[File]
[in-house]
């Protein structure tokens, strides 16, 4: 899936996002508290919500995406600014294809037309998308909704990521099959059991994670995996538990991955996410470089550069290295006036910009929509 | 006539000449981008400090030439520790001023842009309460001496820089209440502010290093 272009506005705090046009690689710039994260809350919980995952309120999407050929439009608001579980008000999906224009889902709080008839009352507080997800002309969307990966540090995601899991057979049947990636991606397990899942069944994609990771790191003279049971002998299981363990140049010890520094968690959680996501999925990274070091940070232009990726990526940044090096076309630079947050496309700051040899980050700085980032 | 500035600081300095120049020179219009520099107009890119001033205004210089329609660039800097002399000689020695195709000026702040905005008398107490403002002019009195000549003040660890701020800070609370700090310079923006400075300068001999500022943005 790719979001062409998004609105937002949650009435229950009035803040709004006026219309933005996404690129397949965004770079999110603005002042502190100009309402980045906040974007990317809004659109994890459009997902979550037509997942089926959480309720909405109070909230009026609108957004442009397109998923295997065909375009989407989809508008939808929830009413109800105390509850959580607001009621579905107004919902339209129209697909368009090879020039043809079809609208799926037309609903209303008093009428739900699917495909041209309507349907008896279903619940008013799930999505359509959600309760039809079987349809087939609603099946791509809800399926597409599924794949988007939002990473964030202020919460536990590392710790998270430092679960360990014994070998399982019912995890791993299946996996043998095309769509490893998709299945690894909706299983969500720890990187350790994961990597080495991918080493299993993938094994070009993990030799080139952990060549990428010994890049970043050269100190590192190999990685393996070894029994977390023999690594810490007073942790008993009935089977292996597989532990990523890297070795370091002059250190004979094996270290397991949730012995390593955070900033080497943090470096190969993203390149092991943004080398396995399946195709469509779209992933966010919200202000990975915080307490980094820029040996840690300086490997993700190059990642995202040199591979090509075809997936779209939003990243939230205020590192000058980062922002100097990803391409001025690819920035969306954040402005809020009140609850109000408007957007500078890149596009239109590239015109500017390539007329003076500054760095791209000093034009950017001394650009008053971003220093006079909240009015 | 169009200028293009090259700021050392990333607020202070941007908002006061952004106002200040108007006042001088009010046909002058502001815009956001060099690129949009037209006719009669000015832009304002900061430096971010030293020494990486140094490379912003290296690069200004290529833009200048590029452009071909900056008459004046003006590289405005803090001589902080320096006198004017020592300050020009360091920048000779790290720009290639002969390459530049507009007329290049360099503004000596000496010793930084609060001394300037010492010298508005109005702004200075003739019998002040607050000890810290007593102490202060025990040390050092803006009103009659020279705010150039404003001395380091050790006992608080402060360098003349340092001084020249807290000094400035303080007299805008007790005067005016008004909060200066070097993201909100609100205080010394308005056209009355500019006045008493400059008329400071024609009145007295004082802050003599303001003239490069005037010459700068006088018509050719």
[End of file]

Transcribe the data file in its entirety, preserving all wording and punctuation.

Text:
[in-house]
């Protein structure tokens, strides 16, 4: 899936996002508290919500995406600014294809037309998308909704990521099959059991994670995996538990991955996410470089550069290295006036910009929509 | 006539000449981008400090030439520790001023842009309460001496820089209440502010290093 272009506005705090046009690689710039994260809350919980995952309120999407050929439009608001579980008000999906224009889902709080008839009352507080997800002309969307990966540090995601899991057979049947990636991606397990899942069944994609990771790191003279049971002998299981363990140049010890520094968690959680996501999925990274070091940070232009990726990526940044090096076309630079947050496309700051040899980050700085980032 | 500035600081300095120049020179219009520099107009890119001033205004210089329609660039800097002399000689020695195709000026702040905005008398107490403002002019009195000549003040660890701020800070609370700090310079923006400075300068001999500022943005 790719979001062409998004609105937002949650009435229950009035803040709004006026219309933005996404690129397949965004770079999110603005002042502190100009309402980045906040974007990317809004659109994890459009997902979550037509997942089926959480309720909405109070909230009026609108957004442009397109998923295997065909375009989407989809508008939808929830009413109800105390509850959580607001009621579905107004919902339209129209697909368009090879020039043809079809609208799926037309609903209303008093009428739900699917495909041209309507349907008896279903619940008013799930999505359509959600309760039809079987349809087939609603099946791509809800399926597409599924794949988007939002990473964030202020919460536990590392710790998270430092679960360990014994070998399982019912995890791993299946996996043998095309769509490893998709299945690894909706299983969500720890990187350790994961990597080495991918080493299993993938094994070009993990030799080139952990060549990428010994890049970043050269100190590192190999990685393996070894029994977390023999690594810490007073942790008993009935089977292996597989532990990523890297070795370091002059250190004979094996270290397991949730012995390593955070900033080497943090470096190969993203390149092991943004080398396995399946195709469509779209992933966010919200202000990975915080307490980094820029040996840690300086490997993700190059990642995202040199591979090509075809997936779209939003990243939230205020590192000058980062922002100097990803391409001025690819920035969306954040402005809020009140609850109000408007957007500078890149596009239109590239015109500017390539007329003076500054760095791209000093034009950017001394650009008053971003220093006079909240009015 | 169009200028293009090259700021050392990333607020202070941007908002006061952004106002200040108007006042001088009010046909002058502001815009956001060099690129949009037209006719009669000015832009304002900061430096971010030293020494990486140094490379912003290296690069200004290529833009200048590029452009071909900056008459004046003006590289405005803090001589902080320096006198004017020592300050020009360091920048000779790290720009290639002969390459530049507009007329290049360099503004000596000496010793930084609060001394300037010492010298508005109005702004200075003739019998002040607050000890810290007593102490202060025990040390050092803006009103009659020279705010150039404003001395380091050790006992608080402060360098003349340092001084020249807290000094400035303080007299805008007790005067005016008004909060200066070097993201909100609100205080010394308005056209009355500019006045008493400059008329400071024609009145007295004082802050003599303001003239490069005037010459700068006088018509050719």